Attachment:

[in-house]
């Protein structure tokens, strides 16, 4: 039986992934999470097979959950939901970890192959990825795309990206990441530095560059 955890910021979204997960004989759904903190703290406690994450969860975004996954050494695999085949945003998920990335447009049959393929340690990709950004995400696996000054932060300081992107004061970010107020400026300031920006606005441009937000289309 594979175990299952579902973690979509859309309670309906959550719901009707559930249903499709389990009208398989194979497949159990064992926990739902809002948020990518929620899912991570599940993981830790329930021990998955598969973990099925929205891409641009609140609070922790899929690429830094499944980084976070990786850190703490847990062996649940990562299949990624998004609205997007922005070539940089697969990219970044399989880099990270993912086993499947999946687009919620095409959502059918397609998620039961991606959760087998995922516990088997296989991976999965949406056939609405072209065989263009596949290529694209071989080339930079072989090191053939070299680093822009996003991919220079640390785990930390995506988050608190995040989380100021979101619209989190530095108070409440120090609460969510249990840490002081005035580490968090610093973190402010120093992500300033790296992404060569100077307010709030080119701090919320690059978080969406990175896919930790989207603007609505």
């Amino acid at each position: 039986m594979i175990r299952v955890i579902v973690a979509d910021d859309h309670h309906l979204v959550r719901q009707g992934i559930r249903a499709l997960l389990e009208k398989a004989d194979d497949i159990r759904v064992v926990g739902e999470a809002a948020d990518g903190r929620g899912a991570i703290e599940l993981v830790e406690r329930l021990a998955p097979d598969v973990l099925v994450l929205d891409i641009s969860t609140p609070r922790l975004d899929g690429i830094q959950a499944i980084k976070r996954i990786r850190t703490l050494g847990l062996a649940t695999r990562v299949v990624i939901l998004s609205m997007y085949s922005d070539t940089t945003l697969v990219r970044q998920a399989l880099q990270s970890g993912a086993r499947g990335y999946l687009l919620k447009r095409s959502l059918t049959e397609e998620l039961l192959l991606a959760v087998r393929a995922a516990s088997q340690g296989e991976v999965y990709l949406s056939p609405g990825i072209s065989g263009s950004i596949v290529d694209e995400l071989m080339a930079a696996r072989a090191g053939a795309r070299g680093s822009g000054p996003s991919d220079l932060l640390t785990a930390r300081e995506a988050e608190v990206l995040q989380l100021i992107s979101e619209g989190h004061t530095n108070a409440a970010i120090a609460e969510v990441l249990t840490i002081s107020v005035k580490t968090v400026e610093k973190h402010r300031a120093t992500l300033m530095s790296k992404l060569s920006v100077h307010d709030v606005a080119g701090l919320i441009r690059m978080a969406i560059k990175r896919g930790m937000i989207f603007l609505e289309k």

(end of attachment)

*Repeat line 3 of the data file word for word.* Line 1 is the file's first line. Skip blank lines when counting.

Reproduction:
């Amino acid at each position: 039986m594979i175990r299952v955890i579902v973690a979509d910021d859309h309670h309906l979204v959550r719901q009707g992934i559930r249903a499709l997960l389990e009208k398989a004989d194979d497949i159990r759904v064992v926990g739902e999470a809002a948020d990518g903190r929620g899912a991570i703290e599940l993981v830790e406690r329930l021990a998955p097979d598969v973990l099925v994450l929205d891409i641009s969860t609140p609070r922790l975004d899929g690429i830094q959950a499944i980084k976070r996954i990786r850190t703490l050494g847990l062996a649940t695999r990562v299949v990624i939901l998004s609205m997007y085949s922005d070539t940089t945003l697969v990219r970044q998920a399989l880099q990270s970890g993912a086993r499947g990335y999946l687009l919620k447009r095409s959502l059918t049959e397609e998620l039961l192959l991606a959760v087998r393929a995922a516990s088997q340690g296989e991976v999965y990709l949406s056939p609405g990825i072209s065989g263009s950004i596949v290529d694209e995400l071989m080339a930079a696996r072989a090191g053939a795309r070299g680093s822009g000054p996003s991919d220079l932060l640390t785990a930390r300081e995506a988050e608190v990206l995040q989380l100021i992107s979101e619209g989190h004061t530095n108070a409440a970010i120090a609460e969510v990441l249990t840490i002081s107020v005035k580490t968090v400026e610093k973190h402010r300031a120093t992500l300033m530095s790296k992404l060569s920006v100077h307010d709030v606005a080119g701090l919320i441009r690059m978080a969406i560059k990175r896919g930790m937000i989207f603007l609505e289309k």